TT: I'm reminded that the Obamas' choice for White House designer, Michael S. Smith, is also Calif.-based. Perhaps west-coast design is a new trend in DC. Do you think you'll take on more work there?
BETH: I hope so. I love DC and the surrounding areas. I love working outside of California, as much as being here in California – it's always about the challenge and the difference. Other than Ali and George, I have two other clients in DC.

The dining room.

TT: Tell me a little about a few of my favorite pieces in the house, such as ...

That table in the foyer:
BETH: I wanted a table that could withstand the wear and tear of backpacks, keys, mail, leashes, etc. I like the wrought iron base with the warmth of the walnut hand planking. It has a beautiful simplicity while being durable and has the high-style factor that Ali and I love. I wanted a round for traffic flow in that this is the heart of the home.

The vintage army cot topped with glass to make a table:
BETH: Ali and I share a passion for flea markets and antiques. When we decorate her homes together, we are forever on the prowl for interesting furniture and objects. This cot was found at a local antique store in Washington. I was looking for a long silhouette for the living room coffee table and saw this great piece. The cot fit the requirements and it had so much character and interest. I had glass cut to fit – and presto – coffee table.

The charming chandelier in the master bedroom:
BETH: That is a chandelier that Ali found herself and brought from LA.

The family room.

TT: I’m always interested in art, and how the right pieces can take an interior from so-so to exceptional – or the reverse. How do you choose the art for the homes you design?
BETH: It varies from project to project. In the case of Ali and George, they are avid art collectors and George has an unbelievable black and white photography collection, so working with their art was a pleasure and a definite starting point in designing each room.

However, when a client does not have great art, then I see it as my job to educate or “lift” a client’s understanding of how art can impact a space.

Specifically in choosing art for projects – I first show art that I know the client will like that is perhaps more on the “safe” side. Once I fulfill that requirement, then I show them the more interesting, daring pieces that as you say would take the room to being “exceptional.”

What is fortunate with my clients is that the art is generally bought toward the end of a project when the trust between the client and me is probably strongest. At this point my clients are much more brave, if you will, in their choices. Recently, in fact, a client said to me that a piece of art that she was originally pushing back against is now the most treasured item in the house. I love hearing this because it confirms that I am doing my job.

Image from Elizabeth Martin Design

TT: What or who has most influenced your own design aesthetic?
BETH: My mother, hands down. She is one of the most chic women I know – from her personal style, to the way she touches most anything. She has such a natural ease that I so admire in people and keep top of mind in most things I do, especially with design. When things start feeling too labored, I know I am in trouble.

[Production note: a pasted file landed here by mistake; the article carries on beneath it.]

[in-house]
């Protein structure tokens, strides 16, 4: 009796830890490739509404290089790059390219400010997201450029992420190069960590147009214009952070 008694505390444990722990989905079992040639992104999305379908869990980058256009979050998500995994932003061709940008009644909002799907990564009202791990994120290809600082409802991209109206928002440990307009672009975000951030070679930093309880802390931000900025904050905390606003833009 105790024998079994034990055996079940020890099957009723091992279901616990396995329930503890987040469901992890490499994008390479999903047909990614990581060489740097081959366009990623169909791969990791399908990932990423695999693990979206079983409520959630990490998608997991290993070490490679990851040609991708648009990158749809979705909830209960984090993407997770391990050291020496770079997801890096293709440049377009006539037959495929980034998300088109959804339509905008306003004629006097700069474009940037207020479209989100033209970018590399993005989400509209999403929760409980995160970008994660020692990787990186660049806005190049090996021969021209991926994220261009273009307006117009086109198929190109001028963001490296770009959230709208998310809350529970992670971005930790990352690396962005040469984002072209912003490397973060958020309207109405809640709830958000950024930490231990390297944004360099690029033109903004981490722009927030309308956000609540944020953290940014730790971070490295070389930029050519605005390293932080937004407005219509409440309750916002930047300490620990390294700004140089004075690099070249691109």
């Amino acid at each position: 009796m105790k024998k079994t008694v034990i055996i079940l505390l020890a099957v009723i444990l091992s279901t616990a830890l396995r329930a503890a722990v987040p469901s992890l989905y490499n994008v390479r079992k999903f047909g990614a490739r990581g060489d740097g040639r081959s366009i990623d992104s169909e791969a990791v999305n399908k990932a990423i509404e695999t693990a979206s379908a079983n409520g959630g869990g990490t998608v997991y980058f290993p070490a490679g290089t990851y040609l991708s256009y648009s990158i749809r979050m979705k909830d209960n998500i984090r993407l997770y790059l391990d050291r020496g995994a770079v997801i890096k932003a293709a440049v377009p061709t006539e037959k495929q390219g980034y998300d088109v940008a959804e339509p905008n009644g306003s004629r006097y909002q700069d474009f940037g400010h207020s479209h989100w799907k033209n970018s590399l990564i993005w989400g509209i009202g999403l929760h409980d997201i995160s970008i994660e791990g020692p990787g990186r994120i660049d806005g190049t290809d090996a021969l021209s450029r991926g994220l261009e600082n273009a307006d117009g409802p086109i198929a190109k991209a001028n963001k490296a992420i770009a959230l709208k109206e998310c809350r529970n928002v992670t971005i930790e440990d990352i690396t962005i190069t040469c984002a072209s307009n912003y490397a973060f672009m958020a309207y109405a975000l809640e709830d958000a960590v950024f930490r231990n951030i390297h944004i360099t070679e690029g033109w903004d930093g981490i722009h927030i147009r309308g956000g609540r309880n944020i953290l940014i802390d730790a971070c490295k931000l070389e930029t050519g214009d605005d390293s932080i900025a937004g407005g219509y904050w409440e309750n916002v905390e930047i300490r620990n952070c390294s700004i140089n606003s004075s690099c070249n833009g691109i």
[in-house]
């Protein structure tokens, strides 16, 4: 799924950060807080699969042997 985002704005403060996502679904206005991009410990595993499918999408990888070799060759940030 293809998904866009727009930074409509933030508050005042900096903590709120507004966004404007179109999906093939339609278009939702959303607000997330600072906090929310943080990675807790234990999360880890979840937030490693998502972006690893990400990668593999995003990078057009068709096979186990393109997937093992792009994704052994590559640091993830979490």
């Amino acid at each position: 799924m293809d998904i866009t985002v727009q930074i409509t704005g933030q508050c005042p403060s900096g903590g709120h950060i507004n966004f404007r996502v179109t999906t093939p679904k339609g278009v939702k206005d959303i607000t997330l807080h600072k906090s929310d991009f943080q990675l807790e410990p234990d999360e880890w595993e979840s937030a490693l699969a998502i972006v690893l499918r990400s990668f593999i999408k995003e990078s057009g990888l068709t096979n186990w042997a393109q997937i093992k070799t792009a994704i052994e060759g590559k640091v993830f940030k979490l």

She also taught me to find the beauty in everything … whether it is seemly something broken or tattered to something pristine and sparking.

TT: What designers do you most admire?
BETH: Here is a smattering: Paul Rand, Tony Duquette, Lulu de Kwiatkowski, Orlando Diaz-Azcuy, Alberta Ferretti.


Breakfast room. Image from Elizabeth Martin Design

TT:
Can you tell us about your goals or any projects in the works that you are excited about?
BETH: Well I do want to grow my business so that I am able to work abroad and travel internationally. I love all the variables that come from working in a different place and I love differences of culture. Working abroad would tie both of those things together and hopefully expand my vocabulary (literally and visually.)

I would also love to get into some sort of product design (eventually) ... though it will have to be the right thing. I don’t want to create more stuff just for the sake of creating more stuff.

And finally I want to create a non-profit organization to do with interiors and our elderly … it is an idea I have been tossing around for some time.

I have an exciting project in the works right now ... lets just say that it will be something that will help people in the planning of their homes and interiors and will de-mystify how interior design is done.

TT: What would be your dream project?
BETH: Designing George Clooney’s bedroom.

Whether or not she ever gets to decorate George Clooney's bedroom, I'd say we'll be hearing a lot more from Beth in the future. I do hope George is listening, however, and gives her a call ... she promised I could be her assistant for the job!
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Unless indicated otherwise, all images by Simon Upton for Elle Décor, 05/09.
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4/21/09

Free Shipping On All Orders

My blogging friend Wendy, has been burning the midnight oil lately, working fast and furious to get her new online shop up & running. (How many clichés can I use in one sentence, you might be asking?)

Formerly of Tonic Home, Wendy's Clayton Gray Home is a great online resource for an eclectic selection of stylish home furnishings and accessories. Click over and see what she has to offer – I think you'll find something to like.